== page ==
This entire scene has been created digitally. It's a view from the planned Renelle condo tower.
If you'd like a tour of a luxury condo soon to be built on Wabash Avenue just north of the river, step over to the Holodeck on the Starship Enterprise.
The Holodeck, in this case, is in a small room in the sales center for Renelle, a condo building Belgravia Group plans for a site next to Trump International Hotel & Tower. Without ever leaving the 40-square-foot room, potential buyers wearing virtual-reality goggles can tour a 2,500-square-foot interior and the balcony of what will be a typical unit.
On an exclusive test run last week, ahead of Belgravia unveiling the full virtual reality walk-through today, I found it so realistic that when I was "standing" on the "balcony" and bent out over to look up at the top of the Trump building, I grabbed for a hand rail to keep from falling.
"We've all done that," said Jonathan McCulloch, the Belgravia Group senior vice president who's overseeing the tech effort at Renelle, a 50-unit building where construction is expected to start in late summer or early fall. McCulloch said 21 of Renelle's units are under contract, and the 29 that remain are priced from $1.2 million to $3.2 million.
Stitched together from architectural renderings of the interior and drone photography of the exterior, the virtual tour is intended to be "accurate down to the pixel," said Kunal Grover, a principal in SmartVizX, a virtual reality production company based in Delhi, India.
It certainly felt accurate. A few minutes after strapping on the headset and learning to work the handheld controller, I was "walking" all over the condo, stepping to the floor-to-ceiling windows to look out at the landscaped Water Taxi plaza below and out along the Chicago River, standing in the master bathroom while adjusting the controller to switch the colors of the finishes there and squatting to feel around, and verify that the textured wood flooring I was seeing in the living and dining room wasn't really there.
The immersive experience will allow customers "to engage with what it will be like to walk around inside and live in one of these condos in a way that was never possible before," said Buzz Ruttenberg, founder of Belgravia.
The installation is the most complete virtual reality setup used by a Chicago real estate development to date. Last year, the developers of the 93-story Vista Residences rolled out a large-format virtual tour of the views residents will have there, but it's all exteriors.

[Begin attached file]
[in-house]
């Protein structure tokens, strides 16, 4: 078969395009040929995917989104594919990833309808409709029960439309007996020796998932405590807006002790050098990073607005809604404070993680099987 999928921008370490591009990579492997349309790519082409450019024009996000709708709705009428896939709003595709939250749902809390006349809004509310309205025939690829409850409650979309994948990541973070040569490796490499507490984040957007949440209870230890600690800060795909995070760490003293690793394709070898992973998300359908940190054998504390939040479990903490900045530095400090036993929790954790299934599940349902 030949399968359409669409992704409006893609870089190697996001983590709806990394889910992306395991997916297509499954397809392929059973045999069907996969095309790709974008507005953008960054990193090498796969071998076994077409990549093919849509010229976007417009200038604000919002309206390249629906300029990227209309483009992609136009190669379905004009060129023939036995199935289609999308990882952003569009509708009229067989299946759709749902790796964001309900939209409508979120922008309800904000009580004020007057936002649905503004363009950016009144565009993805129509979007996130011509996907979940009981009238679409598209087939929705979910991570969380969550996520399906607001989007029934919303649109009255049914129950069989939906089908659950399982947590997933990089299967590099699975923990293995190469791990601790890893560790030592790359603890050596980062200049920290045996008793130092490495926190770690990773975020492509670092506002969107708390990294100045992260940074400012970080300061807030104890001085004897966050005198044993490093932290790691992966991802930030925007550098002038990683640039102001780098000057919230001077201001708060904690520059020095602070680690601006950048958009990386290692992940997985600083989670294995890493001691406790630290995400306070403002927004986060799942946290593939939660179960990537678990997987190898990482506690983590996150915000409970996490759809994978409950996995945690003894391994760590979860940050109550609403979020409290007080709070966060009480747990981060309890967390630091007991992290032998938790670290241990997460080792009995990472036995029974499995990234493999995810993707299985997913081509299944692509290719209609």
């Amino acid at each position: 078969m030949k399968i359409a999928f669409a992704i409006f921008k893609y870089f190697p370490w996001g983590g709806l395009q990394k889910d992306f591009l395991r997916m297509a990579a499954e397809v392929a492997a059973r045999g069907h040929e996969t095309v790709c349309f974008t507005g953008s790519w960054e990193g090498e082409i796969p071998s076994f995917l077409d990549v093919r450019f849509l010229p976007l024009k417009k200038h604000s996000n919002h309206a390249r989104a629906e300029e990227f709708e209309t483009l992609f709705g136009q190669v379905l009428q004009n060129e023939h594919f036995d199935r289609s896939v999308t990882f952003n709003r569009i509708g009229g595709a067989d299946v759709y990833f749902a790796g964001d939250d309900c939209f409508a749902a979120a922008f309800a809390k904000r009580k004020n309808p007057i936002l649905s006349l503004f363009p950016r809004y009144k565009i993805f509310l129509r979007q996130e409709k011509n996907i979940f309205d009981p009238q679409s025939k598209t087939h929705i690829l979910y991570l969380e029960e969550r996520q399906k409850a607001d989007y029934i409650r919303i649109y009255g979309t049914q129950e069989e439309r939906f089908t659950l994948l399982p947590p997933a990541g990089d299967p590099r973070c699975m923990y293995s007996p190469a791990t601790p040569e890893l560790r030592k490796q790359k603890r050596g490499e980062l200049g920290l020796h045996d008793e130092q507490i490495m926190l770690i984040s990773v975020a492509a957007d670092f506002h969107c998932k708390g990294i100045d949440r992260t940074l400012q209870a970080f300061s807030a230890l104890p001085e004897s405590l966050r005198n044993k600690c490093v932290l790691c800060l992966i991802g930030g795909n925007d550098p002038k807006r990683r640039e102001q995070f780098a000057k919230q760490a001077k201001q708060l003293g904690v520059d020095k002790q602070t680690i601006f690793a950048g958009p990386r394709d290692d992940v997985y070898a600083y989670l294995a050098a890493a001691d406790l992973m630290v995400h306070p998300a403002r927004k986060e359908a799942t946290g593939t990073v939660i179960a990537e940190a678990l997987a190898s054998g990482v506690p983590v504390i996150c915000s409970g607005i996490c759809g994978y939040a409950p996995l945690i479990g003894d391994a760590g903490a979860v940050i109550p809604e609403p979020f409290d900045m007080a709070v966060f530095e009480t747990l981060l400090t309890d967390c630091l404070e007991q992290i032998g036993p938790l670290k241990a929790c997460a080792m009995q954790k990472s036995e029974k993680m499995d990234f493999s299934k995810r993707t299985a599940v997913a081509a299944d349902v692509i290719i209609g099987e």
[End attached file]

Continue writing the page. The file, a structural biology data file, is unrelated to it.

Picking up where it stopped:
Around the same time, the developers of a South Loop townhouse project introduced a virtual tour of the interiors that users could see on a tablet or laptop.
Renelle takes the experience up a notch, combining interior with exterior in an all-around-you experience. Glance over your shoulder when standing in the hallway, and you'll see the master bedroom behind you. Tilt your head to look up at the tops of the window frames and you'll see the stepped-back construction detail that will conceal blinds above and behind the ceiling's edge for a full, unobstructed view out the window.
"What we're doing here is showing you around inside something that doesn't yet exist," said Darren Rizza, SmartVizX's technical adviser and former chief information officer at global architecture firm SOM, based in Chicago. A Miami developer is using a similar kind of virtual tour to market condos in the $14 million range to out-of-town buyers.
Cyndy Salgado, executive vice president of development sales at @properties, said a goggled setup like Renelle's would have been possible last year for the South Loop townhomes, called Prairie Court, "but at the time, the images looked too cartoony. It's evolving so fast that I'd probably go with the goggles today instead of a tablet, because the images you can get are already so much better."
Salgado has not tried the Renelle tour yet but said she may use something similar for a project launching later this year in Glenview. Her firm uses a different virtual reality producer, RM Design Studio, based in Bartlett.
Salgado said a walk-around virtual tour may be better suited to single-story condos (or ranch houses) than to multilevel townhouses because "some people get vertigo" from zipping up and down steps virtually. But that small trouble spot is likely to go away soon, she said. "There's a lot of work being done on improving the experience," she said. "It gets better month by month."
Belgravia paid about $25,000 for the virtual reality package from SmartVizX, McCulloch said, including production done in India and all the gadgetry needed in the sales center.
Unlike a brick-and-mortar model condo, McCulloch points out, the virtual model is portable. If potential buyers were in Florida or China, for example, Belgravia could send them the virtual reality file to view on their own equipment.
Ruttenberg said he expects virtual models will be the standard before long but that being first out of the box gives his firm bragging rights.
"We have the first-mover impact," he said, which may endear Belgravia and Renelle to tech-savvy younger buyers. To say nothing of "Star Trek" fans.